Germany is a world-leader in the pharmaceutical industry. Despite this, it is presently experiencing a shortage of coronavirus vaccines, delaying its rollout among the German population. However, Lufthansa is said to be considering an exclusive and novel solution to this problem – vaccine tourism flights to Moscow.
What is vaccine tourism?
‘Vaccine tourism’ is a form of health tourism (traveling across borders to obtain better healthcare/undergo medical procedures) that has seen significant growth in recent months. Namely, it refers to making a journey somewhere where one can be vaccinated against coronavirus at an earlier date than in one’s home country or state.
This can occur both on a domestic and an international level. For example, The Guardian reported last month that tens of thousands of Americans have been crossing state borders to increase their chances of being vaccinated sooner. This is because different federal states have different prioritization hierarchies in terms of which groups they deem to be most in need.
Earlier this month, it also emerged that Knightsbridge Circle, an exclusive, London-based ‘travel and lifestyle service,’ was offering vaccine tourism packages to the UAE. However, with Knightsbridge Circle membership costing £25,000 ($34,812) a year, this highlighted a fundamental elitism problem within vaccine tourism.
Lufthansa’s proposed scheme
According to bne IntelliNews, German flag carrier Lufthansa is looking to combat the country’s vaccine rollout issues by offering vaccine tourism flights to the Russian capital of Moscow. These would reportedly depart from its hub at Frankfurt International (FRA), and land at Moscow’s second-largest airport, Domodedovo (DME).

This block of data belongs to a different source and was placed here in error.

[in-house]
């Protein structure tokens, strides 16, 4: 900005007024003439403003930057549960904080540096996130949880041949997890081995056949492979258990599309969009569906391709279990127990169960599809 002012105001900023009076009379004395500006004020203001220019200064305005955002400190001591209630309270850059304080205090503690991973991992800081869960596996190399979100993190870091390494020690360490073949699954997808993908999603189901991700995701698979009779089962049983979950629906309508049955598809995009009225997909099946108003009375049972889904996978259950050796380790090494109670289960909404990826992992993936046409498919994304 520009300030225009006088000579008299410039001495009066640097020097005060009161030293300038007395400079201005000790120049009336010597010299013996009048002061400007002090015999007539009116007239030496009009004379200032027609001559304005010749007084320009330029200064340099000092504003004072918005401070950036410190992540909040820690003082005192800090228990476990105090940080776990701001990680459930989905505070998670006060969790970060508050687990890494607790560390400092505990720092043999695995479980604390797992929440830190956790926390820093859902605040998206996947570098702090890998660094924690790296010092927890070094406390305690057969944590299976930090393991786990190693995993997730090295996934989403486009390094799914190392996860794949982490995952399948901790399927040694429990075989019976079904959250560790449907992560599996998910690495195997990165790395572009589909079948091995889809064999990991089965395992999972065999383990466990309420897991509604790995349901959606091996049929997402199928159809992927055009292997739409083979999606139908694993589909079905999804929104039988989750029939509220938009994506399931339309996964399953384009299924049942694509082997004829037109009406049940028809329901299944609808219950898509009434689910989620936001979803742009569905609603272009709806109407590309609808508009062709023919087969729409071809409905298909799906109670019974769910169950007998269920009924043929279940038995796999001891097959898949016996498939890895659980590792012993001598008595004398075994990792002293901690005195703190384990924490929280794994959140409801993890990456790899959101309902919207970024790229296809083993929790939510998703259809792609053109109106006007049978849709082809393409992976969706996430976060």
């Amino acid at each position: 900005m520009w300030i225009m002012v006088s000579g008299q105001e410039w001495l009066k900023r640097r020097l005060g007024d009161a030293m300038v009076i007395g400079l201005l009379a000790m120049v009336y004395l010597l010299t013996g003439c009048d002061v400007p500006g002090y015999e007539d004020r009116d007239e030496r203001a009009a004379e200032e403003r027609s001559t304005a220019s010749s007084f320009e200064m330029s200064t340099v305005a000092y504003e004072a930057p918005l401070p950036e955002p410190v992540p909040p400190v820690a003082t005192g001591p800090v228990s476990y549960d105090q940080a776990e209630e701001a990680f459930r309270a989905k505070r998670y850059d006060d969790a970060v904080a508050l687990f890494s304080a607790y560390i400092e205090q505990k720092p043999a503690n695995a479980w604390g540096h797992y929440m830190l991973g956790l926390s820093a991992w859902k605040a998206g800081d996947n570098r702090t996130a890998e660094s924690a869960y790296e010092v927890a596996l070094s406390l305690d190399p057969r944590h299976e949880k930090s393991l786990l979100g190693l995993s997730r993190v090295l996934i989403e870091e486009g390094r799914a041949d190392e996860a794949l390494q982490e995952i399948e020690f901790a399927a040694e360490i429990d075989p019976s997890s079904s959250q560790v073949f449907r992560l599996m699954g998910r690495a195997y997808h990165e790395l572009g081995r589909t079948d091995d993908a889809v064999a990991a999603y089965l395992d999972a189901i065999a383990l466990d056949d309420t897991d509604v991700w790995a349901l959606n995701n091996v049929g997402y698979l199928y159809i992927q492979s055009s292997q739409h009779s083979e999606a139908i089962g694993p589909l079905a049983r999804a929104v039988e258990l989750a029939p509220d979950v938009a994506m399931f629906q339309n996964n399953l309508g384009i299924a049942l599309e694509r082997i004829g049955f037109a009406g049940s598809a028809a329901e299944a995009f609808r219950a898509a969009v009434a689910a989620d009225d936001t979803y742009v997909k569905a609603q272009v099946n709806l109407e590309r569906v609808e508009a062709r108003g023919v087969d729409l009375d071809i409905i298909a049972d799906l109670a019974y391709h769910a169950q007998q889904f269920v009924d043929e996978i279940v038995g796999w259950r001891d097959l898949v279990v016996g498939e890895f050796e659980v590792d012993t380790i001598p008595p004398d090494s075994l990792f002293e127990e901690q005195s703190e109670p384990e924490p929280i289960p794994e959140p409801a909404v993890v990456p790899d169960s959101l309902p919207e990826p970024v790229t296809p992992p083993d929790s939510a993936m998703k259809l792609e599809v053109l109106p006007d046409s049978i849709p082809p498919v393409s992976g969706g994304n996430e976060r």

A designated transit zone to vaccinate the passengers of these exclusive flights is said to have already been selected at Domodedovo. Passengers would enter this zone upon arrival, where they would be given the ‘Sputnik V’ vaccine. Having received the dose, they would then immediately return to Germany without coming into contact with other airport areas, having not needed to cross the border.
Like many coronavirus vaccines, recipients of Sputnik V require two doses. As such, passengers would need to make another trip to receive their second helping. The cost of these packages is said to be around €1,000 ($1,207) each.
Obstacles to overcome
At present, the scheme is little more than a proposal, as there are various bureaucratic processes that it would need to overcome. Perhaps the most significant of these is the need to arrange transit visas for the participants. It also still requires clearance from the Kremlin. Then there are moral obstacles to consider.
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Much like the aforementioned UAE vaccine tourism trips, there is also an element of elitism to Lufthansa’s proposal. While the cost is not as eye-watering as Knightsbridge Circle’s £25,000 membership fee, it will still be prohibitive for many German citizens, effectively giving priority to people on the grounds of wealth. Nonetheless, Lufthansa is said to also be considering expanding the scheme to Zurich and Vienna. It will be interesting to see if it ever takes off.
What do you make of these ‘vaccine tourism’ proposals? Do you know of any other similar schemes? Let us know your thoughts in the comments.